A radical idea for healthcare

I dumped my subscription to The Atlantic earlier this year, fed up with the magazine’s shift away from ideas, literature and occasional whimsy to politics, politicians and those who affect their decisions, and things that, while not politics, matter mostly to political junkies. If I wanted to read the National Journal, I’d subscribe to it.

Despite my discouragement about the magazine, I’m sorry I missed this piece, How American Health Care Killed My Father, from the September 2009 issue.   The author, David Goldhill, at least tries to radically rethink health care. He’s passionate, smart and articulates the issues simply and clearly. He doesn’t sugar coat anything, but he makes it clear that  the reforms we’re fighting over isn’t really going to help, for reasons beyond the control of the system.
Goldhill starts by noting that despite the data showing that his father was just one of 100,000 Americans a year who die from infections they get at the hospital, many doctors still refuse to wash their hands regularly. That’s outrageous, of course, and he will come back to it in telling fashion.
He also puts the cost of health care in stark context:

already, the federal government spends eight times as much on health care as it does on education, 12 times what it spends on food aid to children and families, 30 times what it spends on law enforcement, 78 times what it spends on land management and conservation, 87 times the spending on water supply, and 830 times the spending on energy conservation. Education, public safety, environment, infrastructure—all other public priorities are being slowly devoured by the health-care beast.

He has sensible discussion like this:

Consider the oft-quoted “statistic” that emergency-room care is the most expensive form of treatment. Has anyone who believes this ever actually been to an emergency room? My sister is an emergency-medicine physician; unlike most other specialists, ER docs usually work on scheduled shifts and are paid fixed salaries that place them in the lower ranks of physician compensation. The doctors and other workers are hardly underemployed: typically, ERs are unbelievably crowded. They have access to the facilities and equipment of the entire hospital, but require very few dedicated resources of their own. They benefit from the group buying power of the entire institution. No expensive art decorates the walls, and the waiting rooms resemble train-station waiting areas. So what exactly makes an ER more expensive than other forms of treatment?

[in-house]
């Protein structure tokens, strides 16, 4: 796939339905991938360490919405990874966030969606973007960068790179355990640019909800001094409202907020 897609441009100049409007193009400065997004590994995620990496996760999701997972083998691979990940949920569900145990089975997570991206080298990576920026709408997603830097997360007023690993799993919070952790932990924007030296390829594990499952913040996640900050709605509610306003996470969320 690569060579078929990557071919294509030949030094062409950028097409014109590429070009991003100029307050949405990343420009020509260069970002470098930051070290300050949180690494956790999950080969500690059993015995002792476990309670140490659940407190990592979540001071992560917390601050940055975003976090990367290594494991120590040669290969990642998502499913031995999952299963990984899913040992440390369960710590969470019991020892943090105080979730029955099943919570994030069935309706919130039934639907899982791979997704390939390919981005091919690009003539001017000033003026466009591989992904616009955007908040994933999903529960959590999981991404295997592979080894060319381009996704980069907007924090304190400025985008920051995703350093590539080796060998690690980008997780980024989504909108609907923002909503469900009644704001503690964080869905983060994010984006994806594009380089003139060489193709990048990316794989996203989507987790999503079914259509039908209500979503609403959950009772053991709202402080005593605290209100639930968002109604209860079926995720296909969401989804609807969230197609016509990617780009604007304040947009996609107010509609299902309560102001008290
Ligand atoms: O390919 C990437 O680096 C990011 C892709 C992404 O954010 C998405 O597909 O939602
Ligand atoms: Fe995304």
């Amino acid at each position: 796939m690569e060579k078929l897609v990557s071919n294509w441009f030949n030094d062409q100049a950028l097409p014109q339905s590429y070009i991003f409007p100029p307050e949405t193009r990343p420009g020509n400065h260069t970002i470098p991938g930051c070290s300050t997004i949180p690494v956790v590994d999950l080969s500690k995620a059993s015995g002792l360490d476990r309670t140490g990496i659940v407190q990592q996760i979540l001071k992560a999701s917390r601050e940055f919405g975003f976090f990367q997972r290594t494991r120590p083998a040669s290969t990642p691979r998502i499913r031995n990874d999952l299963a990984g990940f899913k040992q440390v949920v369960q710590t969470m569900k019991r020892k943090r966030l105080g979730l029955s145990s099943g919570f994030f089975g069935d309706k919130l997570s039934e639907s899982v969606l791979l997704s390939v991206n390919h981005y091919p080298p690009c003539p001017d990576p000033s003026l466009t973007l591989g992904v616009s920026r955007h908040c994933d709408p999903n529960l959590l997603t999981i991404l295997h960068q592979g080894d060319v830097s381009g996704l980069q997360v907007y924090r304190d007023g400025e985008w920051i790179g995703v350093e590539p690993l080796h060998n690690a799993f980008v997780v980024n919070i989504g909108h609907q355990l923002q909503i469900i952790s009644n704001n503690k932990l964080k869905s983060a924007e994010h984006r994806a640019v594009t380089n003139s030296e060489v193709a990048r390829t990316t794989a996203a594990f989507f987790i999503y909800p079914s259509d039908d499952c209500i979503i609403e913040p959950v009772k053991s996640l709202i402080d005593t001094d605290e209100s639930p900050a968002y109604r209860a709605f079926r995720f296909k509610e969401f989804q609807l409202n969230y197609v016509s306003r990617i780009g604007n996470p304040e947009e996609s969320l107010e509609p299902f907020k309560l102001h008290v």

Perhaps it’s the accounting. Since charity care, which is often performed in the ER, is one justification for hospitals’ protected place in law and regulation, it’s in hospitals’ interest to shift costs from overhead and other parts of the hospital to the ER, so that the costs of charity care—the public service that hospitals are providing—will appear to be high. Hospitals certainly lose money on their ERs; after all, many of their customers pay nothing. But to argue that ERs are costly compared with other treatment options, hospitals need to claim expenses well beyond the marginal (or incremental) cost of serving ER patients.

In a recent IRS survey of almost 500 nonprofit hospitals, nearly 60 percent reported providing charity care equal to less than 5 percent of their total revenue, and about 20 percent reported providing less than 2 percent. Analyzing data from the American Hospital Directory, The Wall Street Journal found that the 50 largest nonprofit hospitals or hospital systems made a combined “net income” (that is, profit) of $4.27 billion in 2006, nearly eight times their profits five years earlier.

Maybe I can endure the new Atlantic in small doses. I’m sorry that more of his ideas seem to have faded from discussion already.

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